In The Sum of One Man's Pleasure (September), Danial Neil questions the stories we tell of our own lives, the version of ourselves we show to those closest, and the ways in which we are able to find common ground. Sunshine Nails (July), by Mai Nguyen, is a tender and funny debut about a Vietnamese Canadian family who will do whatever it takes to keep their no-frills nail salon afloat after a multimillion-dollar chain opens across the street. Heather Nolan’s How to Be Alone (September) is a pair of novellas that depict the euphoric highs of a Queer awakening and the crushing lows of feeling Othered in a world that isn’t built for you. And in Half-Wild and Other Stories of Encounter (September), Emily Paskevics takes her characters—mothers, daughters, fathers, sisters—into the wilderness to lose themselves in their primal nature ... or to find what they've always been missing, as they struggle in a borderland between irrevocable environmental change and hope for ecological connection and healing.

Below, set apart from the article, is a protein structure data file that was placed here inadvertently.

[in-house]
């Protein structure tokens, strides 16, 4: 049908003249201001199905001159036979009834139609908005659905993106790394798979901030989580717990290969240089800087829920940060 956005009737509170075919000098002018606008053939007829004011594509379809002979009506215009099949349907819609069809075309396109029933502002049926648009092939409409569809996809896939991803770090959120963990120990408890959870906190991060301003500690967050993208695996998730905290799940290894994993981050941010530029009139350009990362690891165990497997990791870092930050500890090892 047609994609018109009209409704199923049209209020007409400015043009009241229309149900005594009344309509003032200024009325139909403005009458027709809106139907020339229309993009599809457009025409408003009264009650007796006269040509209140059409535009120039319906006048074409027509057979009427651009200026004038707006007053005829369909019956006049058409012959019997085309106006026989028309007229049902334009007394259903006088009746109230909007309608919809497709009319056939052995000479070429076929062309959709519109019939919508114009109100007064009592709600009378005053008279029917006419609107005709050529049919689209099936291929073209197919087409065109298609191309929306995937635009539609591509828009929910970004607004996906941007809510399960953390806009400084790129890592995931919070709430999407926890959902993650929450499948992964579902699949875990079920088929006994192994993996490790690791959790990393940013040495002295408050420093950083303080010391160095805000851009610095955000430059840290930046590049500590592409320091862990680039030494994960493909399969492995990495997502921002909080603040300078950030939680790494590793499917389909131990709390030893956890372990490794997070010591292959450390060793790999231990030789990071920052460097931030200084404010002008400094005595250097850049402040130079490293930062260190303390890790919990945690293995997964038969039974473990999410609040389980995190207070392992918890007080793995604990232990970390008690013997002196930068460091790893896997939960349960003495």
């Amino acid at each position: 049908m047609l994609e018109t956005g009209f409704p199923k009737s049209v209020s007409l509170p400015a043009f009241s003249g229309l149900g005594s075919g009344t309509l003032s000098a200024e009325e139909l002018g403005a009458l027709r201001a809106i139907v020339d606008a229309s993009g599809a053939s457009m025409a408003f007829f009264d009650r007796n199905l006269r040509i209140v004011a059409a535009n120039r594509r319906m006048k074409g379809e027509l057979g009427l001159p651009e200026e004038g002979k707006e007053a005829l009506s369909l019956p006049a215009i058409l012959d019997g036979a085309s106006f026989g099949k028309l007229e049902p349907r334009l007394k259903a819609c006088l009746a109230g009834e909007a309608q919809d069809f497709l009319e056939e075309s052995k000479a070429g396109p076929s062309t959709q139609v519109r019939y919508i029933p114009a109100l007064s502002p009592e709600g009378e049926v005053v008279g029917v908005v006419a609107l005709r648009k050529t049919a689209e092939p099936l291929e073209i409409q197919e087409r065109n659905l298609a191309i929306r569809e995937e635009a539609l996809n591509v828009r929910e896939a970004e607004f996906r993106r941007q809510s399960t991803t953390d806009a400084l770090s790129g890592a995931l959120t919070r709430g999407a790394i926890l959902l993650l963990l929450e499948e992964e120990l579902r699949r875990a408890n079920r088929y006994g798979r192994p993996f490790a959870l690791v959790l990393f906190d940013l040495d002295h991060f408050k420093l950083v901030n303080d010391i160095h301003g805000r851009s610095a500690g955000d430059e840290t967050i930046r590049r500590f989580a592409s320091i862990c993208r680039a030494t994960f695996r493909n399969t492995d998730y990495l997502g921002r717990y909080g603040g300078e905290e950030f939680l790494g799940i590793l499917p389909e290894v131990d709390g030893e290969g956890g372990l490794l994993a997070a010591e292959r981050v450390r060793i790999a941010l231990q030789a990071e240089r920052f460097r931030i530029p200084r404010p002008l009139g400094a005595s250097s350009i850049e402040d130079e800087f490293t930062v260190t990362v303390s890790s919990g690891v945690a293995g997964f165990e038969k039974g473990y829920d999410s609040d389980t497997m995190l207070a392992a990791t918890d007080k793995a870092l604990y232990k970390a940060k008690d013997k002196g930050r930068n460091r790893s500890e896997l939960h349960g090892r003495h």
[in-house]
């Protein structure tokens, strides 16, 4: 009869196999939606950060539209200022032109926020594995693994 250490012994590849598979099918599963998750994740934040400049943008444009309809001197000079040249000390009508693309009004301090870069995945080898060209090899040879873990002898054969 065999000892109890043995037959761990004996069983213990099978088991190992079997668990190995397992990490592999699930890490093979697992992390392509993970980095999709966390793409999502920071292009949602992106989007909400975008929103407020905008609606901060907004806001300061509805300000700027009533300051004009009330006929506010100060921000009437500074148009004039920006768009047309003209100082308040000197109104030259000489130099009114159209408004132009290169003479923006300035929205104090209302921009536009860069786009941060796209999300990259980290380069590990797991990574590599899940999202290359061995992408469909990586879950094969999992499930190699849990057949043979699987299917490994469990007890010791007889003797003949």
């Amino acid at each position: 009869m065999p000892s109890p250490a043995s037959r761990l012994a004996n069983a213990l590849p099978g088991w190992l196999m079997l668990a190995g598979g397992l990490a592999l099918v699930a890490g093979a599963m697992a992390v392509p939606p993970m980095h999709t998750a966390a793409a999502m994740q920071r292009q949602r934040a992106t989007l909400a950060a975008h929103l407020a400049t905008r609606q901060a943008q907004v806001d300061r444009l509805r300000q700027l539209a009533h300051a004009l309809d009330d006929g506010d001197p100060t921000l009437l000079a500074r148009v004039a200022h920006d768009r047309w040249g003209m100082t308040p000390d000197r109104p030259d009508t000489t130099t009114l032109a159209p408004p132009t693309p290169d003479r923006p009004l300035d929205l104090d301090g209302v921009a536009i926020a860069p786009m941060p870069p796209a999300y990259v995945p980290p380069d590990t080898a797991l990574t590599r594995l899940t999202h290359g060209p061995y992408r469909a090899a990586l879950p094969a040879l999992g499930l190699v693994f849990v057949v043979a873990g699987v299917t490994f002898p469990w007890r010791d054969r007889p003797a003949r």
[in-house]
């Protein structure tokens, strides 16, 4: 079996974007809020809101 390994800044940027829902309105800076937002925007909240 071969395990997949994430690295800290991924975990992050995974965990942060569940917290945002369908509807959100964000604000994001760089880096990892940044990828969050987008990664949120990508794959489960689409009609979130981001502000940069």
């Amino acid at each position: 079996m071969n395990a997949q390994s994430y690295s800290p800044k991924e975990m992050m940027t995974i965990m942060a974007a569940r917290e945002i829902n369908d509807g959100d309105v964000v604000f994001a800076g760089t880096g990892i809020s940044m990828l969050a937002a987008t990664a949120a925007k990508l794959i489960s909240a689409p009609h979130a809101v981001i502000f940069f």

Bounty (September), by Jason Pchajek, is a bold new vision of a world on the edge of disaster. In her second novel, Uncontrolled Flight (September), Frances Peck creates another explosive literary page-turner, this one set amidst wildfire season in the British Columbia Interior that probes love, loyalty, and the ways we try to conceal and redeem our lives. The Helsinki Affair (November), by Anna Pitoniak, is a riveting, globe-trotting spy thriller—but with a refreshing female-centric twist. Anna Porter's Gull Island (September) is a haunting psychological suspense novel about a young woman who visits her remote family cottage seeking answers to a murky past. Told through the eyes of two generations, Untethered (August), by Ruth Rakoff, provides context and insights into orthodoxy, post-war experience, mental illness, generational trauma, and grief while laying the foundations for understanding and a path towards healing.